20 May 2013 16:48 [Source: ICIS news]
By Nigel Davis
LONDON (ICIS)--Cracker operators and other chemical producers in Europe are desperate to move down the cost curve but tend only to see a future of rising costs.
Europe’s fragmented and costly energy policies are largely to blame alongside the loss of energy security.
Chemical producers look at other parts of the world, maybe not Asia, but certainly the Middle East and North America, and see their competitiveness slipping away. By far the largest cost elements for a cracker and a typical petrochemical plant are feedstocks and energy. Europe has its large and sophisticated markets but it continues to lose out on the energy fundamentals.
True, an argument can be made that cracking liquids, as most European cracker operators do, provides a great deal of added value and streams of products that over time globally could become increasingly tight.
But the shift to lighter, largely ethane, feedstocks is changing the nature of the petrochemical game and putting pressure not just on those who crack naphtha but also the downstream industry segments that process increasingly expensive naphtha-based raw materials.
The shale boom in North America is redefining the industry in more ways than one. Producers are having to adopt month-to-month tactics as well as their longer-term strategies.
The response to shale has been swift, with new investment in the US and Canada revitalising an industry that had become increasingly moribund.
Not surprisingly, producers outside the region have looked on the new feedstock and energy abundance with some envy and thought “why can’t we have some of that?” And the cry of “give us shale gas now” is being raised in Europe.
Rather than just waiting for Europe to make a business out its own shale and other tight hydrocarbon resource, petrochemical makers are looking at how they might tap into US ethane.
INEOS has led the way - it operates one of the few gas crackers in Europe and has the infrastructure in place to help move ethane across the Atlantic from Marcus Hook in Pennsylvania to Rafnes in Norway.
Ethane is not easy to move – it has to be liquefied and requires dedicated carriers. INEOS has struck a 15-year shipping agreement with Evergas and the shipping company has in turn ordered state-of-the-art, medium-sized (27,500 cubic metre) liquefied natural gas (LNG) carriers from China, the first to be delivered in 2015.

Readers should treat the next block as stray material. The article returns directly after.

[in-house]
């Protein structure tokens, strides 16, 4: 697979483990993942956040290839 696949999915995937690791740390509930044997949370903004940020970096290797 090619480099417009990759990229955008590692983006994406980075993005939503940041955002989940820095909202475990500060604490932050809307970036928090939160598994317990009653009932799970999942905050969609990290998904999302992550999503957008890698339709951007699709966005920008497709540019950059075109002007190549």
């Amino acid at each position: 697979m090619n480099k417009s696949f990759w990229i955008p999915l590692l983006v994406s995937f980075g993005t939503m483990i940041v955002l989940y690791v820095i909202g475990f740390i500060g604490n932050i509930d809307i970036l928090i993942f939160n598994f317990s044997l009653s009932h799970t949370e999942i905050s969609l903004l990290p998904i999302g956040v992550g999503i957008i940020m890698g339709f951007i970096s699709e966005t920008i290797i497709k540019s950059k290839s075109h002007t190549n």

INEOS has looked into developing shale gas receiving capability at its cracker in Grangemouth, Scotland, but INEOS CEO Jim Ratcliife was quoted in the UK’s Sunday Times newspaper this month that this was an investment the company could not make on its own. Early indications were that the costs of converting Grangemouth to accept ethane imports could be 50% higher than in Norway.
It is the cost of infrastructure that weighs heavily against widespread ethane exports from the US, even if NGLs are expected to be in oversupply for a few years at least this decade, or until new planned world scale crackers start up in the US.
Shipping ethane does not come cheaply although firms like Evergas are keen to develop in the business. The question is who is willing to place a bet on a long enough window of opportunity on US ethane to make an investment, estimated by some for tanks and shipping vessels, of about $500m.
Alembic Global Advisors analyst Hassan Ahmed suggested last week that a further 8% of European cracking capacity could be switched to ethane cost effectively – 3% of Europe’s ethylene plants are ethane fed currently.
The switch could be made by an incremental 39% of the region’s ethylene capacity “but at much higher capital outlay”, says Ahmed.
Delivery costs for ethane are estimated at $222/tonne.
A number of players in Europe and farther afield are looking at possibly importing ethane from the US, and US Gulf Coast ethane exports are likely to be considered. Whether players other than INEOS do so to any meaningful extent remains to be seen but the payback time on the initial investment in an import project could be relatively short.
Producers in Europe currently, while relying so heavily on the value of co-products from their naphtha cracking, look to the region’s own shale exploration and development as a way of opening up energy options.
There is deep concern, as the European chemicals trade group Cefic stressed last week, about the EU’s national and supra-national energy policies and the lack of coordination between them. Climate change goals are also largely seen as being responsible for high and increasing energy costs.
“Further increases of EU energy prices will risk a vicious circle in which higher prices lead to reduced competitiveness and inhibit investment,” Cefic president Kurt Bock, said in a letter to president of the European Council, Herman Van Rompuy on Friday. The letter was sent ahead of a critical energy and climate policy debate in the European Council meeting of EU heads of state on 22 May.
“What matters most is the overall energy cost situation, including the availability of conventional and unconventional energy sources, and the sometimes conflicting EU and national energy and climate policies,” Bocks’ letter said.
Certainly not every country in Europe supports the development of indigenous shale resources but among those that do, industry is clamouring for more positive action.
Cefic wants to see the EU encourage the exploitation of shale gas. The UK’s Chemical Industries Association (CIA) will say in a soon-to-be-published report that its member companies want an all-out push for shale gas.
The UK’s energy minister last week said that there was nothing to stop fracking licensees putting forward new drilling plans. More than 300 licences for onshore oil and natural gas exploration had been issued since a moratorium on fracking in the UK was lifted in December 2012, he said.
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